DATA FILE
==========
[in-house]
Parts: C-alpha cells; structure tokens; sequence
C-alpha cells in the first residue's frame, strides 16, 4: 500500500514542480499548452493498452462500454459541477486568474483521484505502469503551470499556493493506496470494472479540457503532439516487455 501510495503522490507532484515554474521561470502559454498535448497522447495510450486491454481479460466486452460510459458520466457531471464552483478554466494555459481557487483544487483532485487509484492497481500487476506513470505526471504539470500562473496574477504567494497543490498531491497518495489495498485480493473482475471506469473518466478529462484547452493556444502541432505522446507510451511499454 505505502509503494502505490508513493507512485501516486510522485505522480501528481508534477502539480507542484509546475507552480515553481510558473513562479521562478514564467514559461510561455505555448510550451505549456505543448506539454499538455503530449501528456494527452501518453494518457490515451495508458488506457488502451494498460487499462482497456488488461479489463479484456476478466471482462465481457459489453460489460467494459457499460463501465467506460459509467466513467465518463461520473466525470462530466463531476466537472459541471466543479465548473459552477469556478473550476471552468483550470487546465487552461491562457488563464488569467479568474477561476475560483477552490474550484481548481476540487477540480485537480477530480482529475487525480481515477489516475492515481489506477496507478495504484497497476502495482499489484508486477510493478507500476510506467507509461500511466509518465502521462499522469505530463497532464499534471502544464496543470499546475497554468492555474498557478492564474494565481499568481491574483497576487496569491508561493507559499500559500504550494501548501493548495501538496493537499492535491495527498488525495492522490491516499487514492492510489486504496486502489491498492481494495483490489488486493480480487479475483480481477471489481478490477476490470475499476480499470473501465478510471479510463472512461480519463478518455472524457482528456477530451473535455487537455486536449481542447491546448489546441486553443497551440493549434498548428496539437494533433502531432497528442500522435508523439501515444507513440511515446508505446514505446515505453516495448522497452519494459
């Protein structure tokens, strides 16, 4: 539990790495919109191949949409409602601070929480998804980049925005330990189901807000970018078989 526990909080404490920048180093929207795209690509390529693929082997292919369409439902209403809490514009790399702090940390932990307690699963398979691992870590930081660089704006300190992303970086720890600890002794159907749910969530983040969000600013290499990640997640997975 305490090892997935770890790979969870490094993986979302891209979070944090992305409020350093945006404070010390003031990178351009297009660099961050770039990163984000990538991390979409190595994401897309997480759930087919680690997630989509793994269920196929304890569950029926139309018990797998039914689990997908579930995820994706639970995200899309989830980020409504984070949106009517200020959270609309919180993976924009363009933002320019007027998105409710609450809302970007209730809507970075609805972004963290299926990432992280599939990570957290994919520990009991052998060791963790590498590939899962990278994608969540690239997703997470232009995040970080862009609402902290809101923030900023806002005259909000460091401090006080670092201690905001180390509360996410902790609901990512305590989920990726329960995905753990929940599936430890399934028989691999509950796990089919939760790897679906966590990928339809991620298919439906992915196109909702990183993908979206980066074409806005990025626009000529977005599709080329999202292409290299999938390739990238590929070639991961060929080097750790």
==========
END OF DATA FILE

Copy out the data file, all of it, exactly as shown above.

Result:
[in-house]
Parts: C-alpha cells; structure tokens; sequence
C-alpha cells in the first residue's frame, strides 16, 4: 500500500514542480499548452493498452462500454459541477486568474483521484505502469503551470499556493493506496470494472479540457503532439516487455 501510495503522490507532484515554474521561470502559454498535448497522447495510450486491454481479460466486452460510459458520466457531471464552483478554466494555459481557487483544487483532485487509484492497481500487476506513470505526471504539470500562473496574477504567494497543490498531491497518495489495498485480493473482475471506469473518466478529462484547452493556444502541432505522446507510451511499454 505505502509503494502505490508513493507512485501516486510522485505522480501528481508534477502539480507542484509546475507552480515553481510558473513562479521562478514564467514559461510561455505555448510550451505549456505543448506539454499538455503530449501528456494527452501518453494518457490515451495508458488506457488502451494498460487499462482497456488488461479489463479484456476478466471482462465481457459489453460489460467494459457499460463501465467506460459509467466513467465518463461520473466525470462530466463531476466537472459541471466543479465548473459552477469556478473550476471552468483550470487546465487552461491562457488563464488569467479568474477561476475560483477552490474550484481548481476540487477540480485537480477530480482529475487525480481515477489516475492515481489506477496507478495504484497497476502495482499489484508486477510493478507500476510506467507509461500511466509518465502521462499522469505530463497532464499534471502544464496543470499546475497554468492555474498557478492564474494565481499568481491574483497576487496569491508561493507559499500559500504550494501548501493548495501538496493537499492535491495527498488525495492522490491516499487514492492510489486504496486502489491498492481494495483490489488486493480480487479475483480481477471489481478490477476490470475499476480499470473501465478510471479510463472512461480519463478518455472524457482528456477530451473535455487537455486536449481542447491546448489546441486553443497551440493549434498548428496539437494533433502531432497528442500522435508523439501515444507513440511515446508505446514505446515505453516495448522497452519494459
């Protein structure tokens, strides 16, 4: 539990790495919109191949949409409602601070929480998804980049925005330990189901807000970018078989 526990909080404490920048180093929207795209690509390529693929082997292919369409439902209403809490514009790399702090940390932990307690699963398979691992870590930081660089704006300190992303970086720890600890002794159907749910969530983040969000600013290499990640997640997975 305490090892997935770890790979969870490094993986979302891209979070944090992305409020350093945006404070010390003031990178351009297009660099961050770039990163984000990538991390979409190595994401897309997480759930087919680690997630989509793994269920196929304890569950029926139309018990797998039914689990997908579930995820994706639970995200899309989830980020409504984070949106009517200020959270609309919180993976924009363009933002320019007027998105409710609450809302970007209730809507970075609805972004963290299926990432992280599939990570957290994919520990009991052998060791963790590498590939899962990278994608969540690239997703997470232009995040970080862009609402902290809101923030900023806002005259909000460091401090006080670092201690905001180390509360996410902790609901990512305590989920990726329960995905753990929940599936430890399934028989691999509950796990089919939760790897679906966590990928339809991620298919439906992915196109909702990183993908979206980066074409806005990025626009000529977005599709080329999202292409290299999938390739990238590929070639991961060929080097750790």